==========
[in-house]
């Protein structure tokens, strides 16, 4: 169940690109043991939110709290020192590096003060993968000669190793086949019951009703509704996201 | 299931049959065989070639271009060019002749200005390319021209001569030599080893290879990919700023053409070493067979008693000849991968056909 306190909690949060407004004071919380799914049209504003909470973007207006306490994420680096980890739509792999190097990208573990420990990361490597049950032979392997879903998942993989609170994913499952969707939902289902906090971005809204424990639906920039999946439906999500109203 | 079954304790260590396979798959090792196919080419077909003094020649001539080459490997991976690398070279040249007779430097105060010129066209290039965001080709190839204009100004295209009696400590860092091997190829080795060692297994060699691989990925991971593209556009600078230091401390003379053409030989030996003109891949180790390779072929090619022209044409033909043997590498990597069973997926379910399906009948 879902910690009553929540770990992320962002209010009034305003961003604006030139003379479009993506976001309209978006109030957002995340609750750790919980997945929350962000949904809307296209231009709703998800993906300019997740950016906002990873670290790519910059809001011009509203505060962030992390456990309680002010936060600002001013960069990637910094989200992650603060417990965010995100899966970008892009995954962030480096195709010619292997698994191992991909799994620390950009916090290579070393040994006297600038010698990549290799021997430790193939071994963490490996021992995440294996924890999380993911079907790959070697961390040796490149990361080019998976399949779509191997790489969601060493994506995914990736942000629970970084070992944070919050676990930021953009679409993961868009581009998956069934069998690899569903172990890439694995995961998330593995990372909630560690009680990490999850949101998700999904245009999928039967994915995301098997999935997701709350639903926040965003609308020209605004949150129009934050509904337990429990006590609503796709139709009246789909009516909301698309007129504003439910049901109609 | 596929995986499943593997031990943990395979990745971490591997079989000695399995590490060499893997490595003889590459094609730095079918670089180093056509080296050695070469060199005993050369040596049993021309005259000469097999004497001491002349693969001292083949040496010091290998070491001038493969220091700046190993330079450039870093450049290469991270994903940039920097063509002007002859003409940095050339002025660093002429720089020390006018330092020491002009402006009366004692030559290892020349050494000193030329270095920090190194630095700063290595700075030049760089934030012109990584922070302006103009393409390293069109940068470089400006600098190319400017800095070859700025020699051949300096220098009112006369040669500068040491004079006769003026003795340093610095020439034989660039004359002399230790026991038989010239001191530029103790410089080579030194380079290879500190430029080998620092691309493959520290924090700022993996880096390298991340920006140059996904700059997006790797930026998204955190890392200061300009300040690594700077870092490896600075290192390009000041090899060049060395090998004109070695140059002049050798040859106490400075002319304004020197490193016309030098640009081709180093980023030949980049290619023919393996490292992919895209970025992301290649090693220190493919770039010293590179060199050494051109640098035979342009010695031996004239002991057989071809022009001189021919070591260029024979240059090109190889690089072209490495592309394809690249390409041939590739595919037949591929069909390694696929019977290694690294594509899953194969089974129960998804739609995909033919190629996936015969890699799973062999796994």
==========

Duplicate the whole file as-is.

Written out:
[in-house]
């Protein structure tokens, strides 16, 4: 169940690109043991939110709290020192590096003060993968000669190793086949019951009703509704996201 | 299931049959065989070639271009060019002749200005390319021209001569030599080893290879990919700023053409070493067979008693000849991968056909 306190909690949060407004004071919380799914049209504003909470973007207006306490994420680096980890739509792999190097990208573990420990990361490597049950032979392997879903998942993989609170994913499952969707939902289902906090971005809204424990639906920039999946439906999500109203 | 079954304790260590396979798959090792196919080419077909003094020649001539080459490997991976690398070279040249007779430097105060010129066209290039965001080709190839204009100004295209009696400590860092091997190829080795060692297994060699691989990925991971593209556009600078230091401390003379053409030989030996003109891949180790390779072929090619022209044409033909043997590498990597069973997926379910399906009948 879902910690009553929540770990992320962002209010009034305003961003604006030139003379479009993506976001309209978006109030957002995340609750750790919980997945929350962000949904809307296209231009709703998800993906300019997740950016906002990873670290790519910059809001011009509203505060962030992390456990309680002010936060600002001013960069990637910094989200992650603060417990965010995100899966970008892009995954962030480096195709010619292997698994191992991909799994620390950009916090290579070393040994006297600038010698990549290799021997430790193939071994963490490996021992995440294996924890999380993911079907790959070697961390040796490149990361080019998976399949779509191997790489969601060493994506995914990736942000629970970084070992944070919050676990930021953009679409993961868009581009998956069934069998690899569903172990890439694995995961998330593995990372909630560690009680990490999850949101998700999904245009999928039967994915995301098997999935997701709350639903926040965003609308020209605004949150129009934050509904337990429990006590609503796709139709009246789909009516909301698309007129504003439910049901109609 | 596929995986499943593997031990943990395979990745971490591997079989000695399995590490060499893997490595003889590459094609730095079918670089180093056509080296050695070469060199005993050369040596049993021309005259000469097999004497001491002349693969001292083949040496010091290998070491001038493969220091700046190993330079450039870093450049290469991270994903940039920097063509002007002859003409940095050339002025660093002429720089020390006018330092020491002009402006009366004692030559290892020349050494000193030329270095920090190194630095700063290595700075030049760089934030012109990584922070302006103009393409390293069109940068470089400006600098190319400017800095070859700025020699051949300096220098009112006369040669500068040491004079006769003026003795340093610095020439034989660039004359002399230790026991038989010239001191530029103790410089080579030194380079290879500190430029080998620092691309493959520290924090700022993996880096390298991340920006140059996904700059997006790797930026998204955190890392200061300009300040690594700077870092490896600075290192390009000041090899060049060395090998004109070695140059002049050798040859106490400075002319304004020197490193016309030098640009081709180093980023030949980049290619023919393996490292992919895209970025992301290649090693220190493919770039010293590179060199050494051109640098035979342009010695031996004239002991057989071809022009001189021919070591260029024979240059090109190889690089072209490495592309394809690249390409041939590739595919037949591929069909390694696929019977290694690294594509899953194969089974129960998804739609995909033919190629996936015969890699799973062999796994």